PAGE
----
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Abs Tight, Abs Right!
Written by Zach Erick

If you haven’t already noticed from the 90 degree heat we’ve been dealing with, summer is right around the corner. You know what that means? BEACH SEASON! Time to tear off that shirt and show off what you’ve been working for all year.

We all get our pump on during the strength and conditioning portion of the workout; however, some people feel the need to do some accessory work for their abs at the end of the class. Nothing wrong with that, but the three most common ab-shredding exercises I see people do are:

1) Sit-Ups

2) Hollow Holds

3) Plank Holds

While these are all great core exercises, there are a few more that often get neglected.

1) Weighted Plank Holds: No, not with a plate on your back. The weight will be hanging from a weighted belt as you hold a plank position on top of 2 boxes. The boxes will be spaced apart so the weight can hang between the two boxes. Make sure you are holding a “hollow position” without over-extending your back or piking the hips up.

2) Russian V-Outs/Ab-Wheel Roll-Outs: The Russian V-Out are performed with a pair of rings that are adjusted so that they are at knee height. Depending on where your feet are placed depends on the difficulty of the movement. The farther you walk backwards from the rings, the more difficult it is. You will start as if you were going to do an inclined push-up with the rings. Once you establish a hollow position, you will slowly raise your arms out in front of you making a “Y” shape. Continue raising your arms until they are in line with your head. If you cannot raise your arms that far out, go as far as you can while still maintaining a hollow position. Personally I like to add a tempo to these to ensure I’m getting the most bang for my buck. Typically I use a 4111 tempo, but you can use whatever you want, as long as the eccentric phase is somewhat slow and controlled.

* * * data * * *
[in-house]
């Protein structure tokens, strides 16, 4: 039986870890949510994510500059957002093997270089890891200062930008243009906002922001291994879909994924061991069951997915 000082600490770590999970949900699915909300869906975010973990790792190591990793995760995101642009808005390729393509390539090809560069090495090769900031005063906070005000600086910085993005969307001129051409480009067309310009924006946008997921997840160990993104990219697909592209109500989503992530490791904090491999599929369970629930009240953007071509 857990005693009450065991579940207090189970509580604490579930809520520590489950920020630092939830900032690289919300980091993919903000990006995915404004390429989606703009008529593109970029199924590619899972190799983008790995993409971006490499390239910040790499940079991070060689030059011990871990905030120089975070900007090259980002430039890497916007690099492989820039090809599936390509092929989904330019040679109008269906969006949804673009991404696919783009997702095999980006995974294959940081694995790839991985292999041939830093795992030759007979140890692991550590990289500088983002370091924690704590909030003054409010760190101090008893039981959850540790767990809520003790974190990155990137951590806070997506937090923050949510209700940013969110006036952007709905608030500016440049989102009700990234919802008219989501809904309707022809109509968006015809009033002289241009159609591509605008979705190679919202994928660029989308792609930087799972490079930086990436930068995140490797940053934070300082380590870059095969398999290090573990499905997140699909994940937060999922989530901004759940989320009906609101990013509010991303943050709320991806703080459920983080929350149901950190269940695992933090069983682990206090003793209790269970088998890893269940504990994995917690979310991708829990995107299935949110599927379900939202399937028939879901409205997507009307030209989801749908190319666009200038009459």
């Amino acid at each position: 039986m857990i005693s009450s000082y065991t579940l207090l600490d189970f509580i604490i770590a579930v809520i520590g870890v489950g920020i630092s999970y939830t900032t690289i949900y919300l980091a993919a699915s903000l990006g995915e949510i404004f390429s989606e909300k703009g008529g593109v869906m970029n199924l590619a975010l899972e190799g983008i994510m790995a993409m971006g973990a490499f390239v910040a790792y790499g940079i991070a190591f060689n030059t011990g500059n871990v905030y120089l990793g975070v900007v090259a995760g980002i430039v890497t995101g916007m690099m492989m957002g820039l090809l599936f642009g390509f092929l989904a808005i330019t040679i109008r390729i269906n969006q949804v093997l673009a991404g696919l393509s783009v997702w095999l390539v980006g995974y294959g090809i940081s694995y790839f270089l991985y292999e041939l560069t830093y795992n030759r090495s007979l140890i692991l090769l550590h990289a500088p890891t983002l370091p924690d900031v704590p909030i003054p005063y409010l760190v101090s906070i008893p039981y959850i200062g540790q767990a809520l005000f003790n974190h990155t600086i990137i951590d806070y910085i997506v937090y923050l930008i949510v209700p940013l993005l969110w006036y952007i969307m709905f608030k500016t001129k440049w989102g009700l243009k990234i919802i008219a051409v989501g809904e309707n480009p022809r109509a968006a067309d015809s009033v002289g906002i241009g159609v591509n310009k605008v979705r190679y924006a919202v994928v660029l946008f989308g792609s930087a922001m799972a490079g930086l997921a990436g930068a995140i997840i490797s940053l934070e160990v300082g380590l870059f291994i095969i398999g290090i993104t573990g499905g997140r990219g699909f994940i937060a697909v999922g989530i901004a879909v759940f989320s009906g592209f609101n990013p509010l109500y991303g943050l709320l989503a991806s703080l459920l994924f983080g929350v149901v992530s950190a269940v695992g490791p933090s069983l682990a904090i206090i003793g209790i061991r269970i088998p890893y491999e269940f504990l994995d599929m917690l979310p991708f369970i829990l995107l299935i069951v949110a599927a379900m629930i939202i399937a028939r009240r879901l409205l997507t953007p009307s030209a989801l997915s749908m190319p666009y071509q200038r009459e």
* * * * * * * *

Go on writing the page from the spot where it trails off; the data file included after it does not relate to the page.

If the Russian V-Out is too difficult or taxing on the shoulders, a good alternate is the Ab-Wheel Roll-Out. Place a Ab-Mat underneath your knees, grab the ab wheel, and start in a “hands and knees on the floor” position. Keep the arms locked and slowly start to extend the hips closer towards the ground. Again, make sure you are maintaining a hollow position as your chest and face gets closer to the ground. Go as far down as possible while maintaining a rock solid hollow position; this will vary person to person depending on core strength. Throw a tempo into the mix to spice it up a little.

3) Strict Toes to Bar/L-sits: Last but certainly not least are strict toes to bar. This movement is the most difficult of the five I’ve listed. Start hanging from a pull-up bar with at least a few inches of clearance between your feet and the ground. Pull the shoulder blades back and down as if you are doing a “Scap Pull-Up”. Now, while squeezing the glutes, quads, and pointing the toes, bring your feet all the way up to the bar, and slowly bring them back down until your hips are fully extended. A great assistance for this movement is to have a friend place their hand on your back so you can generate a little more power, and avoid uncontrollably swinging back and forth on the bar.

If you are having trouble channeling your inner Shawn Johnson, you can use the parallettes to complete the L-Sit. The L-Sit is simply keeping your body suspended over the ground while keeping the feet in line with the hips. If this is too difficult, you can alternate extending your left and right legs, while bringing the opposite leg into the body. If alternating between legs is still out of your realm, you can simply keep both legs tucked into your body as you hold yourself over the ground.

Hopefully I have expanded your arsenal of ab-shredding exercises to help you get that 12-Pack before you hit the beach this summer. If not, you will still have the core of a strong wooden oak that has stood since the dawn of man.

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Ronda Myhre
Ronda Myhre

How many reps/rounds of the russian v/outs, ab rolls and strict TTB would you recommend?

Ben Sullins
Ben Sullins

What is the difference between having the weight on your back versus hanging down from a weight belt in example #1?

Zach Erick
Zach Erick

There are a few reasons I prefer weighted planks using the weighted dip/pull-up belt over a plate on the back. First, if you have a really strong core you can use more than a 45lb. plate to weigh you down, it’s also much easier to set yourself up, you do not need a partner to put a plate on your back. Another reason is that when the plate is on your back it’s typically over the shoulder blades so it’s really just being supported by your shoulders. With the weight around the waist it is isolating the core muscles.